CONTRIBUTOR

Simon Perkins
18 NOVEMBER 2011

The Commissar Vanishes: retouching Soviet Russian history

"The Commissar Vanishes is an installation of haunting images from the David King Collection, which coincides with the Russian publication of the book of the same name that traces the falsification of photographs and art in Stalin's Russia.

Like their counterparts in Hollywood, photographic retouchers in Soviet Russia spent long hours smoothing out the blemishes of imperfect complexions, helping the camera to falsify reality. But it was during the Great Purges, which raged in the late 1930's, that a new form of falsification emerged. The physical eradication of Stalin's political opponents at the hands of the secret police was swiftly followed by their obliteration from all forms of pictorial existence. Photographs for publication were retouched and restructured with airbrush and scalpel to make once–famous personalities vanish. Entire editions of works by denounced politicians and writers were banished to the closed sections of the state libraries and archives or simply destroyed. Soviet citizens, fearful of the consequences of being caught in possession of material considered 'anti–Soviet' or 'counterrevolutionary', were forced to deface their own copies of books and photographs.

The subject matter of this exhibit focuses on one particularly evocative example: in 1934 the artist/designer/photographer Alexander Rodchenko was commissioned by the state publishing house OGIZ in Moscow to design the album, Ten Years of Uzbekistan, celebrating a decade of Soviet rule in that state. The Russian edition, full of Rodchenko's skillful design techniques, appeared the same year and the Uzbek edition, with some politically induced changes, in 1935. But in 1937, at the height of the terror, Stalin ordered a major overhaul of the Uzbek leadership and heads began to roll. Many Party bosses photographed in Ten Years of Uzbekistan were liquidated. The album suddenly became illegal literature. Using thick black India ink, Rodchenko was compelled to deface his own book. This installation now brings together, in the form of photographic enlargements, the published portraits of the high–ranking officials victimised in Stalin's Uzbek purge, juxtaposed with their eradication by Rodchenko's hand. The macabre results – ethereal, Rothko–like, sometimes brutal and terrifying – came close to creating a new art form, a graphic reflection of the real fate of the victims."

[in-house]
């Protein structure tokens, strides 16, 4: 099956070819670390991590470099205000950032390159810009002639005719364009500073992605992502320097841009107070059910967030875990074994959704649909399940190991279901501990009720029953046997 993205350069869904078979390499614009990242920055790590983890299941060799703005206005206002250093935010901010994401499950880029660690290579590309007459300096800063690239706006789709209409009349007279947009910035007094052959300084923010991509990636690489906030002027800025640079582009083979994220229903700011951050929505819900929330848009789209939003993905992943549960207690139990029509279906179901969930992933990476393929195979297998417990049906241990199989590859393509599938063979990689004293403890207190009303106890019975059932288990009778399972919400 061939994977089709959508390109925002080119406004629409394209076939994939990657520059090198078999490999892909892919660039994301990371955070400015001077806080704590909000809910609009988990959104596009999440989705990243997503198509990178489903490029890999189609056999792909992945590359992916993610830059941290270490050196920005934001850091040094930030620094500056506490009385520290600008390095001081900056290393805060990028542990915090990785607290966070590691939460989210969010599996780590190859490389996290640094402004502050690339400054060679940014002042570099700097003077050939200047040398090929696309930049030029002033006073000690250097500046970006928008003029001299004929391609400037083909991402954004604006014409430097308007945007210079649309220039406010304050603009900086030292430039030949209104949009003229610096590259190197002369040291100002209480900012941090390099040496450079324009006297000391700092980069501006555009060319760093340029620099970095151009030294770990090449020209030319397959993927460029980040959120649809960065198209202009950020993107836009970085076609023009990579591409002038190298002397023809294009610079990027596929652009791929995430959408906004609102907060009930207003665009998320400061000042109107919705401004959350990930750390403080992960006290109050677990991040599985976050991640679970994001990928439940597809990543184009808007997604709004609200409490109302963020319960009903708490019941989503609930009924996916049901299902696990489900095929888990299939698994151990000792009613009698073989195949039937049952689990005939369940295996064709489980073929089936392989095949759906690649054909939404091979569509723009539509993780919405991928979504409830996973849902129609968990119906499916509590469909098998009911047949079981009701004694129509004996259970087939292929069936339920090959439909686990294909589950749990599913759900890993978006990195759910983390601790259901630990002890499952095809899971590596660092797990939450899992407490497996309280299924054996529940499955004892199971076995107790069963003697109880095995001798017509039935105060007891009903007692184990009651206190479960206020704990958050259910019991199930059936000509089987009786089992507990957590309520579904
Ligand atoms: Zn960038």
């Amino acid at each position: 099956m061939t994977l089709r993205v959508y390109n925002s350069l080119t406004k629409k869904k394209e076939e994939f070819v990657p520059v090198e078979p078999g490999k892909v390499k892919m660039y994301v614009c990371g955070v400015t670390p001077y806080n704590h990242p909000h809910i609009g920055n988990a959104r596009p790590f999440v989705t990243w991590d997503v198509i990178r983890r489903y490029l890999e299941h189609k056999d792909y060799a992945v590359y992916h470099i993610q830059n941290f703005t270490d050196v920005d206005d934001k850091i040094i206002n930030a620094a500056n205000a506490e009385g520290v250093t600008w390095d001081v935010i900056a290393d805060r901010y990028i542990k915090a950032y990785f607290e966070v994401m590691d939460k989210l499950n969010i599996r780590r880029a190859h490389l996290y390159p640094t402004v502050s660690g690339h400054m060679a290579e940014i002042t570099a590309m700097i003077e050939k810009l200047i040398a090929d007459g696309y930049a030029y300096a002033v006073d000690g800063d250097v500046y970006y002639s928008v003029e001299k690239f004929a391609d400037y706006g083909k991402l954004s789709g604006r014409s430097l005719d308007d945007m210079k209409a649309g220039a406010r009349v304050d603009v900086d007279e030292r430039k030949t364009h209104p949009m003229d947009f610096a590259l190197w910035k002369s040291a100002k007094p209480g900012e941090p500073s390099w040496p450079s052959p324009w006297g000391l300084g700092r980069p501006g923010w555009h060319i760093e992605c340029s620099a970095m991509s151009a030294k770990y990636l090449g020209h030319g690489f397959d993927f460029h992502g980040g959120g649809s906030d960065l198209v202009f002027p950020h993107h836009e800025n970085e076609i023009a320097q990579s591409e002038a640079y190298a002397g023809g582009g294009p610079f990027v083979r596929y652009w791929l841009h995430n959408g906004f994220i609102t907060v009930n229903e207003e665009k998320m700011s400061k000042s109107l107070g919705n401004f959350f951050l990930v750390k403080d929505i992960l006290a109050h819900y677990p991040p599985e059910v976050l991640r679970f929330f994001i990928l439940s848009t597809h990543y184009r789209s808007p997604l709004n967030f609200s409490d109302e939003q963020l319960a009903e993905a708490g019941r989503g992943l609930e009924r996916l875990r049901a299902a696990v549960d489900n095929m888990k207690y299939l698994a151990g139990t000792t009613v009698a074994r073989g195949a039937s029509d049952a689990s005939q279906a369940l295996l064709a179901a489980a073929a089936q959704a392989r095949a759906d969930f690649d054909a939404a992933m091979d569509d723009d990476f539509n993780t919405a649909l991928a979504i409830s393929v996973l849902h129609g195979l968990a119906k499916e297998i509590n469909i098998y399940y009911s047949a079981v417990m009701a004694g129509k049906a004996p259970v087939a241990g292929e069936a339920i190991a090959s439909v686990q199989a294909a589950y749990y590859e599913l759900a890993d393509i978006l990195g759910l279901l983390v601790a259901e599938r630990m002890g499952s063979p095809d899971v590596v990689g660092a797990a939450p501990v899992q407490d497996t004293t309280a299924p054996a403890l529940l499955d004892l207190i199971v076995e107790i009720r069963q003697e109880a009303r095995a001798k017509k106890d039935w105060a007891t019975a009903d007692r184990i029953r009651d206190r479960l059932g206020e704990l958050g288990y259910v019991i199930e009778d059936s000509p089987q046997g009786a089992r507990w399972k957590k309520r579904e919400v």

(The Photographers' Gallery)

David King (1997). "The Commissar Vanishes".

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1930sairbrushedAlexander Rodchenko • banishment • blemishcensorshipdeface • denounced politician • eradication • erasureethereal • evocative • falsification • falsify realityfamous personalitiesgraphic representation • Great Purges • haunting images • heads roll • historical revisionism • illegal • imperfectionJoseph Stalin • Leon Trotsky • liquidated • macabreobliterate • OGIZ • photo manipulationphoto retouching • photographed • photographic enlargements • photographic retouchers • photographs • pictorial existence • portraitradical communist landscapereality • retouched • retouchingRussiaRussian historyscalpel • secret police • Soviet history • Soviet Russia • Ten Years of Uzbekistan • vanish • visual depiction

CONTRIBUTOR

Simon Perkins
03 OCTOBER 2011

Rodchenko's revolution: a socialist with true vision

"Painter, photographer, filmmaker, set designer, teacher, metalworker, [Alexander Rodchenko] revelled in the new freedoms thrown up by the Russian Revolution and was fiercely committed to liberating art for the masses.

Whether it was his blueprint for the ideal working man's club showcased at the Paris Exhibition of 1925, his illustrated covers for engineering manuals or his pioneering film poster for Sergei Eisenstein's classic Battleship Potemkin, Rodchenko's experimentation embodied the spirit of the early Soviet era.

But just as he thrived in the intellectual ferment of the Lenin years, like so many other artists–cum–revolutionaries of the period he was to fall foul of Stalin's increasingly paranoid and brutal regime.

Today his influence lives on, not only inspiring modern–day photographers like Martin Parr, but his designs are perhaps best known for the art school chic they afford to the covers of records by the Scottish indie band Franz Ferdinand."

(Arifa Akbar and Jonathan Brown, 2 January 2008, The Independent)